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An Exceptional Father - Tribute to Frank Gilbreth
Looking Toward the Future and a Better Life for All
A Much Needed Rain
Rarely does it rain men like the husband, father, and businessmen described in the biography of Frank Gilbreth. Such men are the life giving waters that quench the desert of mediocrity that so many in America fall into without realization. Many come to think that there is nothing better to expect than a day-to-day survival in order to work, eat, sleep ad infinitum.
Even this mediocrity is a blessing in comparison to the terminal survival of the North Koreans forced to eat only a single meal per day of 2 ounces of rice and ground corn-cob gruel cut with poisonous non-foods as mandated by Dear Leader Kim Jong Il and his Government.
But is mediocrity in life enough? Frank Gilbreth did not believe so.
Power and ThoughtClick thumbnail to view full-size
Frank Bunker Gilbreth
After the American Civil War, Frank Gilbreth was born in 1868, two years before my grandfather.
My grandfather outlived three wives over the course of 90 years and had three sets of children (through the Great Depression of the 1930s) that worked on the two plots of farmland he owned adjacent to one another. These families raised everything they needed, going to town for staples, rather than grinding their own corn. Knowing a little about their lives brings me more understanding of that of Frank Gilbreth, his wife and their dozen children. Life on the farm in Easter Ohio was much harsher, with less technology than in the more industrialized Maine. However, life was not as easy for either of these men as it is today in a Hi Tech country. Frank Glibreth helped to make high technologies of the future happen before the 20th Century even took root.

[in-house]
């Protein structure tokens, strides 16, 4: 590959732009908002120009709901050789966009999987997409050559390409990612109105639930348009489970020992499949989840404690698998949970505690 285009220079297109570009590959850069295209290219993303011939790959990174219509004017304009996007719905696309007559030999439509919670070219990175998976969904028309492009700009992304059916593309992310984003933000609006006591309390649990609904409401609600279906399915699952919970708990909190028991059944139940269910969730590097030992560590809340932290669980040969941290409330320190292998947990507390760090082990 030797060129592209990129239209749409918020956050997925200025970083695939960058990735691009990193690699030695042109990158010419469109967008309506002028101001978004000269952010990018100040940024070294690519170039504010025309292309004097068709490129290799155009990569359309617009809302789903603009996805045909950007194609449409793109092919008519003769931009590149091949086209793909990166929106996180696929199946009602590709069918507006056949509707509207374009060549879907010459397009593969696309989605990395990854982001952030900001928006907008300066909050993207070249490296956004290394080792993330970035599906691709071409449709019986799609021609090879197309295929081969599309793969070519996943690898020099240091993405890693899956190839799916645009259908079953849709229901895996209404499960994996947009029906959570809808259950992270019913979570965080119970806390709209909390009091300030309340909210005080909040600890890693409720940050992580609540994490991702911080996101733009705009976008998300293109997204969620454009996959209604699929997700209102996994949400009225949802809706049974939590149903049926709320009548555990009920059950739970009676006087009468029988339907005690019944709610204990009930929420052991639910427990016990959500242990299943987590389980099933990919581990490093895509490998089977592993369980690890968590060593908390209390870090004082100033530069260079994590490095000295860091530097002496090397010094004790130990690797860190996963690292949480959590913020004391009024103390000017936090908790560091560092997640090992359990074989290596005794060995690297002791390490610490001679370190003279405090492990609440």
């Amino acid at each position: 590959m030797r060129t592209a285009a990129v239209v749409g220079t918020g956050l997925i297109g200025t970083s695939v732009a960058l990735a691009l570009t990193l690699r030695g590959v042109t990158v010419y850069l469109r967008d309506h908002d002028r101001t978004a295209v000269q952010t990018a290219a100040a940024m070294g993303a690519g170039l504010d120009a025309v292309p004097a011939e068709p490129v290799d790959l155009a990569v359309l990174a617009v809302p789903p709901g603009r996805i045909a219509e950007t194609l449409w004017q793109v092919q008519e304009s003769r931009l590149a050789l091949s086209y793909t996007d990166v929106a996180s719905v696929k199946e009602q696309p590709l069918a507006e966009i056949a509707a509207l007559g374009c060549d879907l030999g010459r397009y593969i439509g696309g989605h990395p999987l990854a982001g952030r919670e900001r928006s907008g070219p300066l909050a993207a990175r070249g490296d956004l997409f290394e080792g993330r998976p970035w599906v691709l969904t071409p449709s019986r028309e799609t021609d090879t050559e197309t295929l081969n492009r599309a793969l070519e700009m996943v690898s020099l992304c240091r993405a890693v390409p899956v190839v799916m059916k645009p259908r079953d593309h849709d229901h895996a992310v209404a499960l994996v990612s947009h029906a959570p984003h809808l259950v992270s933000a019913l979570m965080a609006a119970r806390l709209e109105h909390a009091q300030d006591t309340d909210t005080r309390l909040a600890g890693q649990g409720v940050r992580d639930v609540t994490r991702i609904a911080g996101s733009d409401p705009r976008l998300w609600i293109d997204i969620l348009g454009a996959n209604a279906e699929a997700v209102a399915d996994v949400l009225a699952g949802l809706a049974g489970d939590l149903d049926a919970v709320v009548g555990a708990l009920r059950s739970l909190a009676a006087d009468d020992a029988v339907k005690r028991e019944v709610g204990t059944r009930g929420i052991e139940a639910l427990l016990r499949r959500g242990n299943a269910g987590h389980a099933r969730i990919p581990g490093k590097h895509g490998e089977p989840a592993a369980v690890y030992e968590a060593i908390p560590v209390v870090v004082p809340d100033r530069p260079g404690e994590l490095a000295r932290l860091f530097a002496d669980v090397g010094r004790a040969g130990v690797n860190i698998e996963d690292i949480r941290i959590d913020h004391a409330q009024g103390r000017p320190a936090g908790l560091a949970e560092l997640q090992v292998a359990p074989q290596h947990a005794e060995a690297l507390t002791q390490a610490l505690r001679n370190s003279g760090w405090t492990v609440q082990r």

In Maine, Gilbreth grew up to work as a bricklayer, building contractor, and engineer of management/inventor that began and perfected Time Motion Studies for increased workplace efficiency. The time he saved the American worker and businessman was well spent with family and friends, hobbies, and the invention of even more time-saving technologies for the future.
Gilbreth and Gilbreth, Inc. have not focused on the time factor (just cutting times by moving faster) - they focused on reducing the number and range of motions required (better organization), which makes bosses gape in wonder when an employee finishes quickly and thoroughly with a task when everyone else is frazzled!
Only one example, while on a temporary job at a shipping company after earning a masters degree and having learned Gilbreth's methods earlier, two young executives in new suits walked up to me on Tuesday and asked if I would be finished with my project by the of the week, to which I answered, "I'll be done in 20 MINUTES!" My reward was the task of calling a list of customers and telling them that the company had lost their packages. What fun!
I refused a full-time job at minimum wage, and so would have Frank, if he were not permitted some time of input into task methodologies.